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Google Recommended Page Load Time and How to Optimize your Core Web Vitals

Google Recommended Page Load Time: How to Optimize your Core Web Vitals

Google Recommended Page Load Time: How to Optimize your Core Web Vitals

Google Recommended Page Load Time: How to Optimize your Core Web Vitals

Keeping up with the latest factors effecting search engine rankings can be a challenge. One I think everyone should pay attention to concerns Core Web Vitals. This refers specifically to Google page speed.

Clearly, the subject of page speed, referring to how quickly your site loads for visitors, is going to be a powerhouse in the world of search engine rankings. At least, for the foreseeable future.

I would implore you to get on the ground floor of this concept now. As it is, this is a relatively new trend in the world of search engine optimization. The more you understand now, the better prepared you’re going to be to optimize your Core Web Vitals.

How Important Is Page Load Speed For My Website?

What fascinates me about Google speed is the fact that a lot of people, myself included, sometimes forget just how important this component is. In the age of wireless internet, 5G, and all other manner of high-speed connections, we’ve gotten to the point where everything just seems fast.

What differences does a few seconds make at this point? Does it really influence whether or not people are going to find and spend meaningful time on your website?

As you’re going to find, the difference between two websites, as far as speed is concerned, is well worth taking seriously.

Let’s take a closer look at Google’s recommendations for how long your page should take to load.

What Is Google Recommended Page Load Time?

Let’s be clear: The quality of your content still needs to be on point. It still needs to provide legitimate value to your visitors. Page load speeds are not really influenced by the specifics of your content. What it comes down to is how all of those things are being brought together.

How long does Google think your website should take to load?
Three seconds. Or less.

When you learn that many websites are taking as long to load as 22 seconds on mobile devices, the problem becomes clear. This is something that impacts many small-to-medium businesses. Larger businesses are already prepared for this. What can you do to ensure your Google site speed is optimal?

A Quick Guide To Core Web Vitals

Everything I have been talking to you about so far brings us back to my earlier introduction of Core Web Vitals. Google has made it clear that they are going to be taking user loading / browsing speeds into consideration, when it comes to search engine authority.

While this may sound like yet another hurdle for your content, which is already powered with plenty of backlinks and other proven SEO measures, it really isn’t that big of a deal.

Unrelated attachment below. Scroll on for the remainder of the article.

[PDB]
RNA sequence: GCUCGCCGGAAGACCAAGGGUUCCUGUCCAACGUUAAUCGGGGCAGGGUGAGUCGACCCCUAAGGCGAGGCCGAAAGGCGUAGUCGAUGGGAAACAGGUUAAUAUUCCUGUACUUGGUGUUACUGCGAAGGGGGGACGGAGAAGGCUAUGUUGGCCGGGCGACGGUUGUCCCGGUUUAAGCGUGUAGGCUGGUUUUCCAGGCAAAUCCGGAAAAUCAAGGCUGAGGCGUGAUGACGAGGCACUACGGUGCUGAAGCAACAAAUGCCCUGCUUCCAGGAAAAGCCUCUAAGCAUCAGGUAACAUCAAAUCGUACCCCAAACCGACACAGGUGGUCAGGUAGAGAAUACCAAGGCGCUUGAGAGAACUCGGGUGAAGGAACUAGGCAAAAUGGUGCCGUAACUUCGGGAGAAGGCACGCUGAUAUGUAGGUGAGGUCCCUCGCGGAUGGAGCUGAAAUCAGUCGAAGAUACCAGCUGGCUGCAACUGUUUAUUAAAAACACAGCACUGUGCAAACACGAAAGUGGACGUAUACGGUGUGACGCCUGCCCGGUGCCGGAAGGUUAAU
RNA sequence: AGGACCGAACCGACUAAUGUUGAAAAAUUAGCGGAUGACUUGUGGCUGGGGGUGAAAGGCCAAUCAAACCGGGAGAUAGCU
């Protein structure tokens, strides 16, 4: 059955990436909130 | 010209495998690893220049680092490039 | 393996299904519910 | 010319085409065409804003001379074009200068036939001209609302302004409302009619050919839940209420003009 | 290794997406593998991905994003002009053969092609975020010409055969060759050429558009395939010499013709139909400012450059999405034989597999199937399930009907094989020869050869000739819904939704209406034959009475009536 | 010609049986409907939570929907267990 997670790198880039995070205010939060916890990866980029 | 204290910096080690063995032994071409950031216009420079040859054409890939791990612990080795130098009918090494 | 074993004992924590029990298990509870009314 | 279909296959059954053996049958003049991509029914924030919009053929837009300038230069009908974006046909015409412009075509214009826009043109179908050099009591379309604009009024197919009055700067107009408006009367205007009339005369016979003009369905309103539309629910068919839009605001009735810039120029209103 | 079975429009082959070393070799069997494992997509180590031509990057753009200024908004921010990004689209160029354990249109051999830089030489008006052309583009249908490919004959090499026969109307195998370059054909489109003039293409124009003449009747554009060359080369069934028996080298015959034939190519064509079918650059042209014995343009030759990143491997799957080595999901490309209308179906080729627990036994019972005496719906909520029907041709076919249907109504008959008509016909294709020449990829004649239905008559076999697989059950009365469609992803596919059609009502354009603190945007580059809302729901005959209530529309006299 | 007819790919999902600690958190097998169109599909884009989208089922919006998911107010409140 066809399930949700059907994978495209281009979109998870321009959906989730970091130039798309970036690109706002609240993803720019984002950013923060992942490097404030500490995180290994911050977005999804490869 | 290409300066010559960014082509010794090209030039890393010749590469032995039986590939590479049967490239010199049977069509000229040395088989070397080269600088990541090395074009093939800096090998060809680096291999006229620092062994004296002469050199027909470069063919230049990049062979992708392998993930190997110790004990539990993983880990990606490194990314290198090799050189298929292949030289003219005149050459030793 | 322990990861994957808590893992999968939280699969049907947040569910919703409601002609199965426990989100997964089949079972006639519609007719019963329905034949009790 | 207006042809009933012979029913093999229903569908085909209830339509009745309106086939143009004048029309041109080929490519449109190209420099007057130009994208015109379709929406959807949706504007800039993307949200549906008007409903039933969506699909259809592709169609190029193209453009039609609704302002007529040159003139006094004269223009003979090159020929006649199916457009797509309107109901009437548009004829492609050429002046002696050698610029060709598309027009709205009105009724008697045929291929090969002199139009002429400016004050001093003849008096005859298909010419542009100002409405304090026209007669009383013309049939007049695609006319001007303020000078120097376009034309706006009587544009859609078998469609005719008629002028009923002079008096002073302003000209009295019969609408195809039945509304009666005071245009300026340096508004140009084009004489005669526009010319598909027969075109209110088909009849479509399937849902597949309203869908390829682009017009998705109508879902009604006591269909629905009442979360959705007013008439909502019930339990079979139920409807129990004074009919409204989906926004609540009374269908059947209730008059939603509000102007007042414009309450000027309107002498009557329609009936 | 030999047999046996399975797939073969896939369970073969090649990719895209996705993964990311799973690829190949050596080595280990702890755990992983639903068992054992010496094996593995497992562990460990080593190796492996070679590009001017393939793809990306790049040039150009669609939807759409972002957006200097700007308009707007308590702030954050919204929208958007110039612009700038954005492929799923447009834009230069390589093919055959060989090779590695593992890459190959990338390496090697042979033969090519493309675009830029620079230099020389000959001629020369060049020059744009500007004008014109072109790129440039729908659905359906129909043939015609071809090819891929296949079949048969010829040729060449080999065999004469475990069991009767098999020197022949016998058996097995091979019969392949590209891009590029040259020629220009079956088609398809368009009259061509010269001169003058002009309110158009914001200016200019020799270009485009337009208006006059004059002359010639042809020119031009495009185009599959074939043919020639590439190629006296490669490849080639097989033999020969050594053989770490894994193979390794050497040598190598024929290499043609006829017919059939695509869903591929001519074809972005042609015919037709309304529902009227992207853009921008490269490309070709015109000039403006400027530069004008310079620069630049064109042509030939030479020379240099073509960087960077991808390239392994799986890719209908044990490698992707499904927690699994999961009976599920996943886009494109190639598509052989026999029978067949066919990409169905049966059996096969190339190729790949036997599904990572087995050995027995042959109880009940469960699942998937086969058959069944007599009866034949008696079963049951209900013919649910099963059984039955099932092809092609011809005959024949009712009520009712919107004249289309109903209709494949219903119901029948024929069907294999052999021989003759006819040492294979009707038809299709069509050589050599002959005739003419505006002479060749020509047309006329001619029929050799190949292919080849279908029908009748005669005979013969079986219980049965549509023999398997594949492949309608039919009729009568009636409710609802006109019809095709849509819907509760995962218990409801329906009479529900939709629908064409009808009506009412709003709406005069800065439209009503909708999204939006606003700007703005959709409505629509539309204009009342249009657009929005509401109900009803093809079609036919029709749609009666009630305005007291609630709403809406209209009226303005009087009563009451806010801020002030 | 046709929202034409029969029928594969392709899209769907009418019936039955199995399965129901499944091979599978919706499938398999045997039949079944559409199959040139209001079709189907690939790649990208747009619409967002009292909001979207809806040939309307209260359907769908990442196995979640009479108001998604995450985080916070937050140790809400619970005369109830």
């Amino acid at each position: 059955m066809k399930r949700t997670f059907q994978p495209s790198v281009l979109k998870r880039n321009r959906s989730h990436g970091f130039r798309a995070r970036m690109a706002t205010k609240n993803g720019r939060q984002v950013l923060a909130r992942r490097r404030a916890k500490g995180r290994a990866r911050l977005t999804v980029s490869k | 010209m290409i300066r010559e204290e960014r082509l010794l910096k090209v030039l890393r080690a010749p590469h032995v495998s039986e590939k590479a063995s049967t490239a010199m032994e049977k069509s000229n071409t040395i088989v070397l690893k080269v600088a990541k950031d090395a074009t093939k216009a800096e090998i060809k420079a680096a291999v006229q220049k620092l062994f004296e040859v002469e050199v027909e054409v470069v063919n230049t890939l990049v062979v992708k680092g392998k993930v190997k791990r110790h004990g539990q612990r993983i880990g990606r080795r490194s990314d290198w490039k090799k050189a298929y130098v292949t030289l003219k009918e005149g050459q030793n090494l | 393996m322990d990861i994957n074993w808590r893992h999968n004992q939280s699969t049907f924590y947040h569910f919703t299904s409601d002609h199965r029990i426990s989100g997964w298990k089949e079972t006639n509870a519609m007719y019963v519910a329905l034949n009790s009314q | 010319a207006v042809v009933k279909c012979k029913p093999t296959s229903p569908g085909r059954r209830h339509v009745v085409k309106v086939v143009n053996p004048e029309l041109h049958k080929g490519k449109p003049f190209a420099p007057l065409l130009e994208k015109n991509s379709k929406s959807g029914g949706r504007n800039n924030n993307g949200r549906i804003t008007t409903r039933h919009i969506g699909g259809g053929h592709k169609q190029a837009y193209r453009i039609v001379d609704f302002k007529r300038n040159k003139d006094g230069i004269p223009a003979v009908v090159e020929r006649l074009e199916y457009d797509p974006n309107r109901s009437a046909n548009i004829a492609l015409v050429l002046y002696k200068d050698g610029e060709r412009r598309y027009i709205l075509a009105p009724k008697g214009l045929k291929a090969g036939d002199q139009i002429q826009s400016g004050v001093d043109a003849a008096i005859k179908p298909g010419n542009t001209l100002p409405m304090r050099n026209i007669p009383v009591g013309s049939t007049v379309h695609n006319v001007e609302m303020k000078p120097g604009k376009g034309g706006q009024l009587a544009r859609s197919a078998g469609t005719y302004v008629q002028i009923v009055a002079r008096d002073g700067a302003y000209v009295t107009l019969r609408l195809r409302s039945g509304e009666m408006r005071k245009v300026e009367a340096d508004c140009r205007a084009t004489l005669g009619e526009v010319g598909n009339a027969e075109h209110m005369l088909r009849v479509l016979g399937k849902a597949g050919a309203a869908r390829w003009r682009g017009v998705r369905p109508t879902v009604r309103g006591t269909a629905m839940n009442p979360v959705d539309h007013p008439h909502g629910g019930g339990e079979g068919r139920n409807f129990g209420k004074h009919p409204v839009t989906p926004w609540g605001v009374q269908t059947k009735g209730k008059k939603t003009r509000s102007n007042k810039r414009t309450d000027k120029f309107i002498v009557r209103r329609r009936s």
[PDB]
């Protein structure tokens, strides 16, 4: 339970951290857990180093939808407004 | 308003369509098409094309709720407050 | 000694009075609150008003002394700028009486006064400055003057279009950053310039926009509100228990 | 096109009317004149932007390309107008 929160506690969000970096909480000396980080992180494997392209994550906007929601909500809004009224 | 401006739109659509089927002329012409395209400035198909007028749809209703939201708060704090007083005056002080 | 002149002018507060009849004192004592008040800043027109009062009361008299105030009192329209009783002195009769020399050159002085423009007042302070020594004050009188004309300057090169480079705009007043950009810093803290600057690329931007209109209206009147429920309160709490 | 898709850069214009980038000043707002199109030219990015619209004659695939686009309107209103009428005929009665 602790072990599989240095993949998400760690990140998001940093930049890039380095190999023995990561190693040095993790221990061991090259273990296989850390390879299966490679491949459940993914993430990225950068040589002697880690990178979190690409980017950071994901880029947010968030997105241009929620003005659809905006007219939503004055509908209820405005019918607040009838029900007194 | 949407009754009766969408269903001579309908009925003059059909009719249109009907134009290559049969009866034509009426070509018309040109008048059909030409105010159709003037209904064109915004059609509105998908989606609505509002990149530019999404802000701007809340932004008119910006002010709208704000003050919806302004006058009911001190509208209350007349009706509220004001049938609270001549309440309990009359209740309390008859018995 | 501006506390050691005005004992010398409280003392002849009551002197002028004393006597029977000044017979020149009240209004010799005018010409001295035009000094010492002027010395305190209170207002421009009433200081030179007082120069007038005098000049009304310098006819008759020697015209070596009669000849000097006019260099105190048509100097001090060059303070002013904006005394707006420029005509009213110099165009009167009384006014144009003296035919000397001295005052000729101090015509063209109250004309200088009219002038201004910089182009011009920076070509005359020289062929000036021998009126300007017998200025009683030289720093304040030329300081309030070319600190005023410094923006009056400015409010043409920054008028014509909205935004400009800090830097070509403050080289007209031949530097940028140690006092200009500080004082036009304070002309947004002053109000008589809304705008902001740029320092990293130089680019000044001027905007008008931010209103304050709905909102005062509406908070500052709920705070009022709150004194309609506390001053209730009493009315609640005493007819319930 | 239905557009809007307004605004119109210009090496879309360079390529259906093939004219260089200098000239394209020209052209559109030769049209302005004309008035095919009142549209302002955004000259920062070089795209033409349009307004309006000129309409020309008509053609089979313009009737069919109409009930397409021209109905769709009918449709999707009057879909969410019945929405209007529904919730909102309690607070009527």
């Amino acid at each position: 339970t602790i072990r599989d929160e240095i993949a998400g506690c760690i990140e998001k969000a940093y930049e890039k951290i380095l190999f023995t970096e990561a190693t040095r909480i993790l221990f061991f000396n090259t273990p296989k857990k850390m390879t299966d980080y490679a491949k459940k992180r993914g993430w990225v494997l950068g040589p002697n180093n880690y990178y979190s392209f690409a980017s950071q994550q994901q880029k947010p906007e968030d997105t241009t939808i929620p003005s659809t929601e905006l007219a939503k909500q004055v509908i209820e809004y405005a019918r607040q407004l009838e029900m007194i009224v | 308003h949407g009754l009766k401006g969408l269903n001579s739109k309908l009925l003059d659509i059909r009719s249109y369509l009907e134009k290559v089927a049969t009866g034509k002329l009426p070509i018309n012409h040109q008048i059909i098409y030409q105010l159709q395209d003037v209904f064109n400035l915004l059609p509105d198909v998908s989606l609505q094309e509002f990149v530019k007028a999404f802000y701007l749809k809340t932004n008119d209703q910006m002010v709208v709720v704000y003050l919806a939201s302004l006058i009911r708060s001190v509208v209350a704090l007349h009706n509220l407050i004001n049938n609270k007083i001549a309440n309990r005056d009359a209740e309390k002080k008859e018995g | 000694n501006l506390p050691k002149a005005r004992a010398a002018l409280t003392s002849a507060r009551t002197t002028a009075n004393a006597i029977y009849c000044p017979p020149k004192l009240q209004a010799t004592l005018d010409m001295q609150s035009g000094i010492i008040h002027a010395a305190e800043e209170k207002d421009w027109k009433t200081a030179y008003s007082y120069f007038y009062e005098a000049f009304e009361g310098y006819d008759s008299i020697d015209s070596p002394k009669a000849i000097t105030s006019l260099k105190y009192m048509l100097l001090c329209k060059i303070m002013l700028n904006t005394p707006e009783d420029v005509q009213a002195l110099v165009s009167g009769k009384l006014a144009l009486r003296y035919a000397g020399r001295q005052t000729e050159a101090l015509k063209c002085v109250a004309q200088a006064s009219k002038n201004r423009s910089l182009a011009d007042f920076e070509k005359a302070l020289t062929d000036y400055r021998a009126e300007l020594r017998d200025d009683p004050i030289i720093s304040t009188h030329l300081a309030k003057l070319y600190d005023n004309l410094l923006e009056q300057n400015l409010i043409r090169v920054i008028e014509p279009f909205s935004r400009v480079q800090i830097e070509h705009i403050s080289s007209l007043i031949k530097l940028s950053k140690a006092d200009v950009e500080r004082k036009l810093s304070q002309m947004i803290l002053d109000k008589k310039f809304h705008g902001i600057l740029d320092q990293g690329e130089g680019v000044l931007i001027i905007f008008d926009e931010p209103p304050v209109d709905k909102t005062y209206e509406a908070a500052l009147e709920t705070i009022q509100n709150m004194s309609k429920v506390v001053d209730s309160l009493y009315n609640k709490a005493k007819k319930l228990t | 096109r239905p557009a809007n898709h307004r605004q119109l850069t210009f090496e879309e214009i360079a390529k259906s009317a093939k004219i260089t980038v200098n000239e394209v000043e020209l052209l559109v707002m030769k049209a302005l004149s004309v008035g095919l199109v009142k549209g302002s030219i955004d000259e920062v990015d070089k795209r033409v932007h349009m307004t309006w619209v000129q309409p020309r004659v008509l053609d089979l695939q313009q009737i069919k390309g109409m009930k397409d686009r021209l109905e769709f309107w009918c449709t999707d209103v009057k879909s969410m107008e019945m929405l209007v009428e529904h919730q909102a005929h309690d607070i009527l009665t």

Let’s start with a quick look at what we’re talking about, when we’re talking about Core Web Vitals in the first place:

Largest Contentful Paint (LCP): This is specifically in regards to how long it takes for someone’s device to download the largest content portion on your website.
Cumulative Layout Shifts (CLS): This metric refers to how stable your page remains as it loads.
Onload: Dependent resources, as they are currently being loaded up.
First Input Delay (FID): This site speed metric refers to how long it takes for users to interact properly with your website.

Those seem to be the most important ones as this point.

How To Test Your Core Web Vitals

Very quickly, I want to discuss how you can quickly and easily test your core web vitals. With this information in hand, you’re going to be in a much better position to hit Google’s recommendation for page loading times.

These are the two best tools for testing Core Web Vitals for your site:

Google Search Console: This is where you’re going to want to start. After following some very straightforward directions, you’re going to be left with a complete URL list. This information can then be run through the Page Speed Insights tool.
Page Speed Insights Tool: This is another very helpful site speed tool that comes to use from Google.

At this point, we can discuss the most important areas to hit, where it concerns Web Core Vital improvement.

3 Ways To Reach Google’s Recommended Page Load Time

Here are 3 things you can work on to improve your website loading speed almost immediately.

Consider Swapping Your Current Host

This is the first step. I understand that this is sometimes easier said than done for people. Nonetheless, doing your homework on the best hosting site for your needs can go a long way towards to improving your score.

Optimize Your Website With Lazy Loading

Lazy loading offers a proven way to keep your Core Web Vital score down, as well as your UX. This means any image on your website, if the user is browsing with their mobile device, is going to load at the exact moment they are scrolling. This means a dramatic improvement to not only how your website perform, but it can also enhance your SEO, and cut down on your bandwidth usage.

If you want to cut down on bounce rates by keeping people on your site, this is something you need to consider.

Making Sure Your embeds / images Have The Proper Dimensions

This final tip for improving page load speed couldn’t be simpler. Proper dimensions means the proper resources are being delegated, which avoids overwhelming things.

After making it a point to set your proper dimensions earlier in the reserving of the space, you can make sure your YouTube embeds are properly embedded.

This should cover the basics of everything you need to know about how important the recommended load time really is for Google.

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